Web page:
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This article was published 21/5/2013 (1250 days ago), so information in it may no longer be current.
Playing in a national basketball championship is nothing new for Dharmjit Dhillon, but being the only player his age on the squad will be a new experience.
Dhillon, a 15-year-old North Kildonan resident, is the only Grade 10 player on Manitoba’s under-17 boys’ provincial team, which is headed to the Canada Games in Sherbrooke, Que. The Games will serve as the de facto national championship this August.
"It felt pretty good to make the team," said the Kildonan-East Collegiate student. "Overall, my age group has great talent and we’ll have a solid team next year for sure. Lots of players my age made the final round (of tryouts) and it’s a big achievement for me."
Dhillon is a 6-foot-4 inside player for his high school team, but he believes he has the skill set to move to a small forward position at the national and university levels. His height comes from his mom, Jasprit’s, side of the family, while his basketball skills come from his 5-foot-10 father, Harjinder, who played college basketball in India.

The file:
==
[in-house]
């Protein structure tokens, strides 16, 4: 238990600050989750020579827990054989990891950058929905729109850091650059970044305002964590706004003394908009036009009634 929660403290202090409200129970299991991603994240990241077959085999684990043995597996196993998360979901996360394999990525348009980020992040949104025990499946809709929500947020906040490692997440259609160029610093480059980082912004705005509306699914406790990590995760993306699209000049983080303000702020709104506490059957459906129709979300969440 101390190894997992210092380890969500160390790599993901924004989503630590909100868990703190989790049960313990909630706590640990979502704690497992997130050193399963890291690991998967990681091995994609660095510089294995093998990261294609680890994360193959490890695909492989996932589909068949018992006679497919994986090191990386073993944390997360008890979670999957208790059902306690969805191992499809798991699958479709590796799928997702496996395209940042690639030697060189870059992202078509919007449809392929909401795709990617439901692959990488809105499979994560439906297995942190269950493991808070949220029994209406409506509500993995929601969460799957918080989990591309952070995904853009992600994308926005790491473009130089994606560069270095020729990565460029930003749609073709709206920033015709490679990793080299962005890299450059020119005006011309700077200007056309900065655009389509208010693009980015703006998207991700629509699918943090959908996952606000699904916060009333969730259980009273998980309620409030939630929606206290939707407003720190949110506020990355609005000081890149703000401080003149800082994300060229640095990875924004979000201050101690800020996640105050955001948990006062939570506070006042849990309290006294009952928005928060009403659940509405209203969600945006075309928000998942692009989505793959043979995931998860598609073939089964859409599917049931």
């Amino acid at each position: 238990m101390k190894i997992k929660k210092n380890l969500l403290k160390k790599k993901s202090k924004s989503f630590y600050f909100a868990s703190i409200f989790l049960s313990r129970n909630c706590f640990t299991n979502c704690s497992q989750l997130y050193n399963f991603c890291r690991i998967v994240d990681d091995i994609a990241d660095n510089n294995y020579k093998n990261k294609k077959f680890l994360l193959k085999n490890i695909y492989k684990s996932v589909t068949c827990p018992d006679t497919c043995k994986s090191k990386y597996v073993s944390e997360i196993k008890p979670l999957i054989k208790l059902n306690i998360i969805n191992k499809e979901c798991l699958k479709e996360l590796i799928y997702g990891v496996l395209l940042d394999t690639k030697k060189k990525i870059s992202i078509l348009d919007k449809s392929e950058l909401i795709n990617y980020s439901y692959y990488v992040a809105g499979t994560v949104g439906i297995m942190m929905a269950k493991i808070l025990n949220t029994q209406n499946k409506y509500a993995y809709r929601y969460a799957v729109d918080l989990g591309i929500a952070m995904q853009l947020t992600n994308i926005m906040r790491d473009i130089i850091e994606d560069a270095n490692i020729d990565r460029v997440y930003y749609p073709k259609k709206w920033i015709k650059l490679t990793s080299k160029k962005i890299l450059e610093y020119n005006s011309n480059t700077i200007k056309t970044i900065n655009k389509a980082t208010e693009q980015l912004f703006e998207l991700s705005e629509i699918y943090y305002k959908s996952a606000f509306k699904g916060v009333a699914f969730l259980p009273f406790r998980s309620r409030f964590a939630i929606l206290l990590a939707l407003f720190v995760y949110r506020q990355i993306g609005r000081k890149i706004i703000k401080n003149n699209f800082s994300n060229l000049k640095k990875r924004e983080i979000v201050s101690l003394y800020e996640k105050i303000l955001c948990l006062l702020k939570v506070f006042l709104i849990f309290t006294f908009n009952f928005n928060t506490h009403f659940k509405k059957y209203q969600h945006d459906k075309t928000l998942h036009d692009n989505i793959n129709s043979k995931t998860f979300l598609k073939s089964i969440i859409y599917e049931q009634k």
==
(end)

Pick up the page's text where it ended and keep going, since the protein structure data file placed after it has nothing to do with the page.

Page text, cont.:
"My dad got me into the sport," Dhillon said. "I didn’t really like it at first, but I fell in love with it in Grade 6 or 7 and started practising hard."
Dhillon’s game began to take off with the Mayhem club team in the local Rising Stars league, and has continued to improve at the junior varsity level and with the Wolves club, which has won championships for four straight years.
The Reivers were highly ranked all season and finished third in the province. Dhillon was named to the provincial tournament all-star team, and was selected as the MVP in three of the five tournaments the team entered.
Now he’s hoping a summer under the tutelage of provincial team coach Stephen Tackie, while playing against some of the best high school players in Canada, will make him an even stronger force at the varsity level.
"It will help me a lot, to play with older people and learn how to play the game," Dhillon said. "I’m just going to work hard and play my role however they ask me. If he wants me to rebound, or whatever the team needs, I want to do it."
Dhillon believes his versatility, from rebounding to inside scoring to a developing mid-range game, contributed to his making the team. He also can lean on some past national experience, from last year’s fourth-place finish with the under-15 team to his silver medal at the 2011 Western Canada Summer Games.
Looking down the road, Dhillon dreams of getting a basketball scholarship, either in Canada or the U.S. He sees Canadian success stories like Torontonians Andrew Wiggins, who recently committed to the University of Kansas, and Cory Joseph, who plays for the San Antonio Spurs, and wants to follow in their footsteps.
"I want to show university coaches what I bring to the table," he said. "That I deserve to play. I want to play pro, and I’m ready to work hard for that."